Park City Film Series returns with Sundance favorites
When Frank Normile started the Park City Film series 13 years ago, his motivation was not merely spawned from his deep love of motion pictures.
"I started it so I could meet women," he said. "You can meet more women at the movies than at the bars."
It worked. It’s how he met his wife.
"I still meet women," Normile said with a grin, "but not with the same motivation."
The Park City Film Series will kick-off this weekend with the movie "A Prairie Home Companion" at the Jim Santy Auditorium at the Park City Library. The film is rated PG-13 and show times are Friday and Saturday at 8 p.m. and Sunday at 6 p.m. The prices will be $6 for adults, $5 for seniors and students and $4.50 a show when buying a 10-movie pass.
"We’re going to be starting in a week," Normile said last Friday. "We’re hoping to have a large turnout. We’ll be showing a great film suitable for the entire family. I got a lot of films this year that are PG and PG-13."
According to the Park City Film Series Web site, the opening movie, "A Prairie Home Companion" is "a fictionalized account of Garrison Keillor’s award-winning show, which currently runs on National Public Radio. This is a playful, comic story set in St. Paul, Minnesota, where fans file into the Fitzgerald Theater to see the radio show performed. (Viewers) get a close up view back stage and on stage as the film follows the show’s cast of characters preparing for the final live broadcast.
"Meryl Streep and Lily Tomlin are an aging country duet. Lindsay Lohan hopes to follow in her mother’s footsteps. Kevin Klein is a down-and-out private eye who moonlights as the backstage doorkeeper and Woody Harrelson with John C. Reily are singing cowboys. Add Virginia Madsen ‘Sideways’ as an angel, Tommy Lee Jones as the Axeman, Maya Rudolph (S.N.L.) as a pregnant stagehand and Garrison Keillor himself in the role of Emcee."
This year there is a new computerized projector, which Normile said will "show greater clarity and view-ability."
Normile is looking forward to the season. The lineup, he says, is Sundance heavy. Showing Sundance movies is the foundation of his organization.
When the Sundance Film Festival rolls through Park City in January, many of the films are too expensive or too crowded for many locals to attend. Normile wanted to give Parkites an opportunity to see these movies without breaking the bank and without wading through the chaos of crowds.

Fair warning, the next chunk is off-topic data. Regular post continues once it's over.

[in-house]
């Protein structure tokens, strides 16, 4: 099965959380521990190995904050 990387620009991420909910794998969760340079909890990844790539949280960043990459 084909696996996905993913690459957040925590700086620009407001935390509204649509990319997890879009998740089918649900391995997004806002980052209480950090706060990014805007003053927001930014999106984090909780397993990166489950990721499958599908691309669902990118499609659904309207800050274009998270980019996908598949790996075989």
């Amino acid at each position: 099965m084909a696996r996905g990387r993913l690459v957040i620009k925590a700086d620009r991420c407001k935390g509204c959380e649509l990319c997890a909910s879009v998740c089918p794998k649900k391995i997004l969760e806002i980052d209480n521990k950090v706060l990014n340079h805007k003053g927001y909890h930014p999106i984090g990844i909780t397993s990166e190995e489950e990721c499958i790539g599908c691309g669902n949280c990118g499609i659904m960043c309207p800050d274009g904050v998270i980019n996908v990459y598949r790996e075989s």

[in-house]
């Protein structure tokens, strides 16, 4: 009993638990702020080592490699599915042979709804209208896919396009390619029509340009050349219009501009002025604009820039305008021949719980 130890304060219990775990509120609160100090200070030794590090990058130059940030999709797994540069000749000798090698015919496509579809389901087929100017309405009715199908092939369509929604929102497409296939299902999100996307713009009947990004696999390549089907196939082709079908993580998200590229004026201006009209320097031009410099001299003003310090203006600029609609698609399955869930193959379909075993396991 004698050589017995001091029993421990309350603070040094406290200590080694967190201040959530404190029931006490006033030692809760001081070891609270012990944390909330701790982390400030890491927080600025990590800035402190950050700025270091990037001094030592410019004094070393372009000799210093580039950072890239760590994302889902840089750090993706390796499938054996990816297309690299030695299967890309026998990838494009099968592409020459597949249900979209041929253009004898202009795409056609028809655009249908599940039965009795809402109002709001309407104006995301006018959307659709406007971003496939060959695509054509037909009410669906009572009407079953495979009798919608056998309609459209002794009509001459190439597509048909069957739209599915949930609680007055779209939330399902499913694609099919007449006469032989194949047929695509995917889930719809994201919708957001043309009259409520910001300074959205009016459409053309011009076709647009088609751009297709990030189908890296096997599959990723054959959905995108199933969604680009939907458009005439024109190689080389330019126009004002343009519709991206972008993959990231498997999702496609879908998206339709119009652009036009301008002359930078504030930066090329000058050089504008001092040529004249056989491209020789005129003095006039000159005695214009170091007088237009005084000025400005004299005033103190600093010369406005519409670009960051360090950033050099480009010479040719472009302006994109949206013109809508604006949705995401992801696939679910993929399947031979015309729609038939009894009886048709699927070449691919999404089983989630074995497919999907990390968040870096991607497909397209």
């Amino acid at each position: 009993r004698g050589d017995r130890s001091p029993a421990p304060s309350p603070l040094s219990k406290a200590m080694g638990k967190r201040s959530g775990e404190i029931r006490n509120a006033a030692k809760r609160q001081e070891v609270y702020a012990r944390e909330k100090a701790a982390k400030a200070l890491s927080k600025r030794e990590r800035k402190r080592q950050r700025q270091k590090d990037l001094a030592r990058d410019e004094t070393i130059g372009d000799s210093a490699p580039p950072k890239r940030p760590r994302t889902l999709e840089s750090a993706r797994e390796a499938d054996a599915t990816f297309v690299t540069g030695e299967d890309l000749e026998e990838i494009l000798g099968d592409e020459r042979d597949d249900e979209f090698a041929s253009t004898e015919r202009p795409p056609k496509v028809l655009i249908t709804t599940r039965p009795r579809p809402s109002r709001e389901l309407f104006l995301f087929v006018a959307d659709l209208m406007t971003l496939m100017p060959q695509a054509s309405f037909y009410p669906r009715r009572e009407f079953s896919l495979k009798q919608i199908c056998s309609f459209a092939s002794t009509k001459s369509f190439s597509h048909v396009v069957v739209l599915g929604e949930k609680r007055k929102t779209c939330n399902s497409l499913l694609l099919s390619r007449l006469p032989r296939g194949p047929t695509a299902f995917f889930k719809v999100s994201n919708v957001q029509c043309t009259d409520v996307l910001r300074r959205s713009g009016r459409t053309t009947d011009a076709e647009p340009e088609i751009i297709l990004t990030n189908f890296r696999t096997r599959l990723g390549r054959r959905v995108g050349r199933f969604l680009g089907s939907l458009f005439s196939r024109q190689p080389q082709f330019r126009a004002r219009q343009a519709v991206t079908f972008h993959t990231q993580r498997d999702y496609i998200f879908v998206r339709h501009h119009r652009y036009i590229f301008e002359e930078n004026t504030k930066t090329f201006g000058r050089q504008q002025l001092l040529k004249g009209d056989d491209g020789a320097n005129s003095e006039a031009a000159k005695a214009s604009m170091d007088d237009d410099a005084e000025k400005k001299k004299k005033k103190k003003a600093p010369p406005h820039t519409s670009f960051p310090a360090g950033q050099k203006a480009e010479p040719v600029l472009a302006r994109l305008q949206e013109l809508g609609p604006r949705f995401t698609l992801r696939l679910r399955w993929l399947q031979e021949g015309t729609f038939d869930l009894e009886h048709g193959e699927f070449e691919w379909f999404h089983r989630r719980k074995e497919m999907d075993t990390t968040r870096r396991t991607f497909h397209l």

"The prices for tickets at Sundance were high and many locals complained they couldn’t see these films." Normile said. "We wanted to bring these films back when they became affordable."
Since most of these movies are independent, many viewers have not seen a trailer or heard of the films. Normile has developed a user-friendly Web site to inform movie goers. The site, http://www.parkcityfilmseries.com, has a calendar of all the movies that will be shown with trailers, photos and descriptions that "new and old patrons," he said, are invited to visit.
When Normile and the board of directors picked the films for this season, the selections had them smiling.
"It’s the best lineup in years," Normile said.
Normile is particularly excited about a film from China "Mountain Patrol" which will be shown Sept. 22-24.
"I’ve been trying to get that for two years," Normile said. "David Lean, who directed ‘Lawrence of Arabia’ could’ve died and been reborn. It’s in the same vein of Lawrence of Arabia. It’s a big film."
Normile said he originally thought the film was a documentary, but was pleasantly surprised with a gripping story.
"Mountain Patrol," follows the real story of a reporter in China.
According to Normile’s Web site, "Filmmaker Lu Chuan traveled to the remote border of China and Tibet, to make this film, the true story of a reporter from Beijing, who traveled to the high mountains of Western China to learn about armed volunteer patrols trying to save the endangered Tibetan antelope. Poachers are decimating the herds and selling pelts to be made into fashionable shawls. The reporter goes along on patrol in the hopes that a story in the newspaper will spur the Chinese government to take stronger action to protect the animals.
"The film, filled with panoramic and colorful images, was shot on location under dangerous conditions. The film is from Mainland China where it won Hong Kong’s Golden Horse Awards for Best Cinematography and Best Picture."
The Park City Film Series will also show light-hearted comedies like "Little Miss Sunshine."
"We have a well-rounded calendar," Normile said.
Starting in Oct., the film series will show one free Sundance documentary a month. In cooperation with the Salt Lake Film Society, Normile is again working with Global Lens to show short films from developing countries.
"Only 12 cities are approved to show Global Lens films," Normile said. "They get thousands of applications, last year we showed 10, this year we are only showing four."
Normile will also continue the "Reel Classic Series," showing classics and oldies with a discussion afterward.
The Park City Film Series will kickoff this weekend with the movie "A Prairie Home Companion" at the Jim Santy Auditorium at the Park City Library. The film is rated PG-13 and show times are Friday and Saturday at 8 p.m. and Sunday at 6 p.m. The prices will be $6 for adults, $5 for seniors and students and $4.50 a show when buying a 10-movie pass.
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